This module emerges out of the fact that the human-environment nexus has, in recent years, become an area of intense debate and polarisation, both social and intellectual; a space in which many of the core categories within the natural and social sciences- be these the 'nature', ‘society’, ‘humanity’ or indeed ‘life’- are being reconsidered and reconfigured. By engaging with recent debates and case studies from different regions it seeks to critically assess, compare and contrast some of the key contemporary, at times controversial, debates that engage collaborators, colleagues and critics from diverse academic specialties and perspectives. Through the use of lectures, and student-led seminar discussions focused on specific papers and case studies it seeks to review and compare some of concepts and approaches used to research, analyze and theorise the intersecting and mutually constituting material, symbolic, historical, political dimensions of human-plant and human-environment relations. It also seeks to assess how such an understanding can better guide our attempts to address the complex socio-environmental problems facing our world and our future by explicitly addressing the issue of complexity and scale, both in space and over time.
This module appears in the following module collections.
BSc Anthropology and associated programmes
BSc Biological Anthropology and associated programmes
BSc Human Ecology
BSc Human Geography
BSc Wildlife Conservation
BA Social Anthropology and associated programmes
BA Environmental Social Sciences
Also available as a Wild Module
Method of assessment
Analytical Note (30%)
Seminar Participation (10%)
Seminar Facilitation (10%)
Cassidy, R. and M. H. Mullin, Eds. (2007). Where the wild things are now: domestication reconsidered. Oxford; New York, Berg.
Goldman, M., et al., Eds. (2011). Knowing Nature conversations at the Intersection of political ecology and science studies. Chicago; London, University of Chicago Press.
Hornborg, Alf, Brett Clark, and Kenneth Hermele. 2012. Ecology and Power: Struggles over Land and Material Resources in the Past, Present, and Future. London: Routledge.
Ingold, T. (2011). Being alive: Essays on movement, knowledge and description. Taylor & Francis.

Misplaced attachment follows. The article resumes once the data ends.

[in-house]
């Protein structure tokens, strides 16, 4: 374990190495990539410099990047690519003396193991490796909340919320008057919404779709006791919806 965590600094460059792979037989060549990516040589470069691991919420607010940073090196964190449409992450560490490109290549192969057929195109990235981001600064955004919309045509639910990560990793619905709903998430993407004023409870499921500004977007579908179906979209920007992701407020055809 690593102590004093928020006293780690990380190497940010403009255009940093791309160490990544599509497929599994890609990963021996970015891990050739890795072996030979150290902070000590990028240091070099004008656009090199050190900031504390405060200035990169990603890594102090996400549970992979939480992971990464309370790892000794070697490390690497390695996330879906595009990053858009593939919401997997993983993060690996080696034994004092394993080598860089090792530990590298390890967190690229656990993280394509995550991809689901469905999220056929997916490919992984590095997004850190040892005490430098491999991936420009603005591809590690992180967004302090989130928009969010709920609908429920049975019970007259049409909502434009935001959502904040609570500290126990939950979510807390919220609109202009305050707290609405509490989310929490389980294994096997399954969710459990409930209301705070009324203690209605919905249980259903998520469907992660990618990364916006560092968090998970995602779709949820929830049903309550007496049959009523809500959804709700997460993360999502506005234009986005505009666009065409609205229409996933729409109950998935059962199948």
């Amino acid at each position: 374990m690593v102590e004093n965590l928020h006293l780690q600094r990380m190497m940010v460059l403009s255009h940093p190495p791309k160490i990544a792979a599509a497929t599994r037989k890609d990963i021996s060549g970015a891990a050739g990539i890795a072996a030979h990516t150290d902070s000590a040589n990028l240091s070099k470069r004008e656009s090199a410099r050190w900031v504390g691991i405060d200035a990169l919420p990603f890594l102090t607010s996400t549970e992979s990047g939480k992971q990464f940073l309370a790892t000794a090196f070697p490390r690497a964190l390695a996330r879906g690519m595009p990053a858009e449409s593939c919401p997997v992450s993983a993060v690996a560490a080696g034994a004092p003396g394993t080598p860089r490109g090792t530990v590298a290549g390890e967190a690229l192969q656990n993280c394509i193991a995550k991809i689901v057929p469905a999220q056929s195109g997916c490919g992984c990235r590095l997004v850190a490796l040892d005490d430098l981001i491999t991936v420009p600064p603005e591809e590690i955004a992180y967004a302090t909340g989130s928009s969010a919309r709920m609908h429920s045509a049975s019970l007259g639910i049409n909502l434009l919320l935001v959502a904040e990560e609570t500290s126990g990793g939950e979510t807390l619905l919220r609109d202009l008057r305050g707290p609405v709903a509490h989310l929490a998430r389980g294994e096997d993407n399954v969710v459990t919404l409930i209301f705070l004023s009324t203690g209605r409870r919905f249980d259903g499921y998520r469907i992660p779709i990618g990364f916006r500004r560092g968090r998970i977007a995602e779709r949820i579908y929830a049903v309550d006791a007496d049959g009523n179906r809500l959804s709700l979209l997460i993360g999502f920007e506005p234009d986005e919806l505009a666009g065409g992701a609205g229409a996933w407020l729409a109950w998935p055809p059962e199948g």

Kirksey, E., (2015). Emergent ecologies. Duke University Press.
Kopnina, H. and Shoreman-Ouimet, E. eds., (2017). Routledge Handbook of Environmental Anthropology. Rutledge.
Orr, Y. et al. (2015). "Environmental anthropology: systemic perspectives" Annual Review of Anthropology 44: 153-168.
8.1 Demonstrate a sound understanding of a number of contemporary issues, perspectives and debates relating to how the human-environment interface is understood and theorised.
8.2 Critically describe and comment on emerging approaches informing environmental anthropology and human ecology, such as environmental humanities, post-humanism, the ontological turn, biosemiotics, the new ecologies, complexity theory, etc.
8.3 Develop an ability to read, think and engage with a challenging range of perspectives, assumptions and languages that characterise the multi-disciplinary and rapidly evolving fields of human ecology and environmental anthropology.
8.4 Understand the critical importance and challenges (epistemic as well as methodological) of considering and addressing issues relating to complexity, multidimensionality, dynamism and scale.
8.5 Apply their insights in a manner that contributes to a clearer, more sophisticated, more comprehensive and coherent understanding of the complex nature of todays' cascading socio-ecological crises.
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Credit level 6. Higher level module usually taken in Stage 3 of an undergraduate degree.
- ECTS credits are recognised throughout the EU and allow you to transfer credit easily from one university to another.
- The named convenor is the convenor for the current academic session.
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